There are a lot of factors that contribute to getting an adequate amount of quality sleep, especially in college. Quality is a keyword here, as it doesn’t only matter how much sleep one gets, but actually how well one sleeps. According to the National Heart, Lung, and Blood Institute, sleep is vital because it plays a vital role in your health and maintaining your well-being throughout your life. Getting consistent and good quality sleep can help protect your physical and mental health by supporting healthy brain function, growth, and development. Not getting enough good sleep regularly could lead to a lot of serious issues.
In college, getting adequate amounts and quality of sleep becomes increasingly important because it directly affects your ability to learn, retain, and apply the information and knowledge being taught in class. Getting a consistent amount of sleep can be challenging each night, but figuring out a schedule and routine is crucial to having a successful college career.
Effects on Your Mental Health
Being well-rested and allowing your body to receive enough sleep helps your brain function properly and prepare for the next day. Each night, our brain works to store all the information we have learned from the day in our long-term memory so that we can retain and process the information at a later date. Sleep is what allows pathways to form in our brain so that we are able to learn and remember information. On the other hand, sleep deprivation can lead us to have poor decision-making skills, be slower to retain information, lack of control over our emotions, and lack of ability to cope with pain. According to the National Heart, Lung, and Blood Institute, children and teens who suffer from lack of sleep are more likely to suffer from mood swings, depression, and lack of motivation.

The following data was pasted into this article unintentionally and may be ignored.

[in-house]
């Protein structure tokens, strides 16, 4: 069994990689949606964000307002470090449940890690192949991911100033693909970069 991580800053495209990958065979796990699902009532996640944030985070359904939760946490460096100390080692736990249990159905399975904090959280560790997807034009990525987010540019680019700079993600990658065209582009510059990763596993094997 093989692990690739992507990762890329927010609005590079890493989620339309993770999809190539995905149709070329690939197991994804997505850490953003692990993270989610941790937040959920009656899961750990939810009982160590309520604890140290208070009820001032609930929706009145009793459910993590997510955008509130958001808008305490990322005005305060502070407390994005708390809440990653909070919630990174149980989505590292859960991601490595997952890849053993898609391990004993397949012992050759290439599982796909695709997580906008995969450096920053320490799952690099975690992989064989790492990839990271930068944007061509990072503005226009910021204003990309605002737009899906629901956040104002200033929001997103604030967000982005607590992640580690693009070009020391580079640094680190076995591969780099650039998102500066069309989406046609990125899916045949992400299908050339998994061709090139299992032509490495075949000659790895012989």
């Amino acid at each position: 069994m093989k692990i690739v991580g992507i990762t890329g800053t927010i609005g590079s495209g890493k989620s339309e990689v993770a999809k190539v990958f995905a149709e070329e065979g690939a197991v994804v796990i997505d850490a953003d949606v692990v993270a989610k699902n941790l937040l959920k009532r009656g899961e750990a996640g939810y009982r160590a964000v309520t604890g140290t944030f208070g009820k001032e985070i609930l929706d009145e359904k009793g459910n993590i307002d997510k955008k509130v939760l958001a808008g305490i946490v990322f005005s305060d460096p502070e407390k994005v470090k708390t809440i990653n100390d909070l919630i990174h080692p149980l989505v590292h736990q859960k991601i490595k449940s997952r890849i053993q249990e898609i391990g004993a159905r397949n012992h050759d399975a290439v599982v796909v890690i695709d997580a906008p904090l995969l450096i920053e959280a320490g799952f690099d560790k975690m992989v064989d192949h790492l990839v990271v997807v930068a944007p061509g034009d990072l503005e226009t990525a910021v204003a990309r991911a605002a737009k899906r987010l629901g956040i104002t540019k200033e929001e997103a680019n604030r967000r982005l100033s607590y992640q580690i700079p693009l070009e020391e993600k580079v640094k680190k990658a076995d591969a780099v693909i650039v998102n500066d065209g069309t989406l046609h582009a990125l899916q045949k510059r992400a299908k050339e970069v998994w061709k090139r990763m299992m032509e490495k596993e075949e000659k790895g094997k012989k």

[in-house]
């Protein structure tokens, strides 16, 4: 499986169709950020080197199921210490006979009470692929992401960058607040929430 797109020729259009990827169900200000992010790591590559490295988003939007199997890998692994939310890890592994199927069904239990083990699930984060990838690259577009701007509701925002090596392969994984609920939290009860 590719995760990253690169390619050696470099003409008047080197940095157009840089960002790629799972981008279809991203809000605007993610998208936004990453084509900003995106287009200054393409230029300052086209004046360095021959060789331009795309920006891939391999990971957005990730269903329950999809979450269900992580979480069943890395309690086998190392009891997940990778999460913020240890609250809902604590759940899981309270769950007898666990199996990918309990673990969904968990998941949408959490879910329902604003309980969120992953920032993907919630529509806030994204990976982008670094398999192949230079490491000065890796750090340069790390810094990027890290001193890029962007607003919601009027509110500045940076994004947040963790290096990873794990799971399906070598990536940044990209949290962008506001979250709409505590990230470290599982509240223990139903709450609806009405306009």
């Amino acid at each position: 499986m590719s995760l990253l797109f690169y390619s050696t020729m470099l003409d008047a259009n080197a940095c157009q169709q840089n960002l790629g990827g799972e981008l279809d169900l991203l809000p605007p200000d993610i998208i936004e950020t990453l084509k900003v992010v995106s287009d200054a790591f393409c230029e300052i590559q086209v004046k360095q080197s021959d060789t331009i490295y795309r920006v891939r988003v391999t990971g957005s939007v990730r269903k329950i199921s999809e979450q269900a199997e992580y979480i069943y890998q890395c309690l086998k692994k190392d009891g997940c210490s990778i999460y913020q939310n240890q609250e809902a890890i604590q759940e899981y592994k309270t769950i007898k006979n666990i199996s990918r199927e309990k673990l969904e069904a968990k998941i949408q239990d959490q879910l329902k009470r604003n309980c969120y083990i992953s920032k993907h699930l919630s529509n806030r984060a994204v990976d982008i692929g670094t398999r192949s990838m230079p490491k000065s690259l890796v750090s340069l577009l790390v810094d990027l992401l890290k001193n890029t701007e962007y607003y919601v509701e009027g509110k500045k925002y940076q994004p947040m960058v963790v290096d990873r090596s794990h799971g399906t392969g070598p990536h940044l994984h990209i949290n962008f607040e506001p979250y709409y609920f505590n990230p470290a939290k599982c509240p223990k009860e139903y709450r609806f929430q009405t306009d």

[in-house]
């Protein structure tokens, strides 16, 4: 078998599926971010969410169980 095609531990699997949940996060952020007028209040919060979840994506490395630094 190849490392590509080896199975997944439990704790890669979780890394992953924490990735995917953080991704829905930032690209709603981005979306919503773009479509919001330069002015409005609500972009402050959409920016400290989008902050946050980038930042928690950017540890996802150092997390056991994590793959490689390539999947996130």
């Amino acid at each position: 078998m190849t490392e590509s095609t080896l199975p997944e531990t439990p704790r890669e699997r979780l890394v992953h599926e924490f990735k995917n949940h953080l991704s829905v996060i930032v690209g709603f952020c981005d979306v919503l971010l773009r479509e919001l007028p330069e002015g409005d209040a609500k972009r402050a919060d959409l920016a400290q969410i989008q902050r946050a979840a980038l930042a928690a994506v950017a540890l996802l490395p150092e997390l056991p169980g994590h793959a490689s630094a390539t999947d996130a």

Effects on Your Physical Health
Sleep is crucial in regulating all bodily functions as far as physical health.
- Decreases risk of obesity.
This helps maintain a healthy balance of hunger hormones called ghrelin and leptin. Ever feel extra hungry the next day after not sleeping well? When we do not get enough sleep, our level of ghrelin goes up, and leptin goes down, making us feel hungrier.
- Keeps your immune system strong.
Our immune system also relies on the quality of sleep we receive. Our ability to fight off common infections decreases with consistent insufficient sleep, and our immune system’s response to harmful substances is weakened.
- Prevents microsleep.
After several nights of consistent lack of sleep, our body can reap the repercussions for 1-2 days afterward. It is so essential to maintain a good sleep schedule and consistent routine. Lack of sleep can actually lead to something called microsleep, which refers to brief moments of rest that occur when you are generally awake. This phenomenon can affect how we function.
For example, have you ever been in a lecture class and felt like the information presented doesn’t make any sense? You could have just experienced microsleep and just have not been aware of it!
Some habits that can be implemented to improve sleep include:
- Set a consistent bedtime routine and time to go to sleep and wake up every day, even on the weekends.
- Ensure at least an hour of quiet time before going to bed to ensure that your body has time to wind down.
- Avoid screen time, alcohol, nicotine, caffeine, or any heavy meals a few hours before bed.
- Get enough physical activity throughout the day so you’re not restless at night.
The most difficult thing when it comes to having a good sleep schedule is ensuring consistency throughout the entire week and not only on weekdays. It can be tempting to want to stay up late and sleep in on the weekends, but making sure to stay consistent with our routine will ensure that our natural circadian rhythms are not messed up. This will allow our sleep schedule to remain intact and be happier, healthier, and more productive throughout our entire week and college career!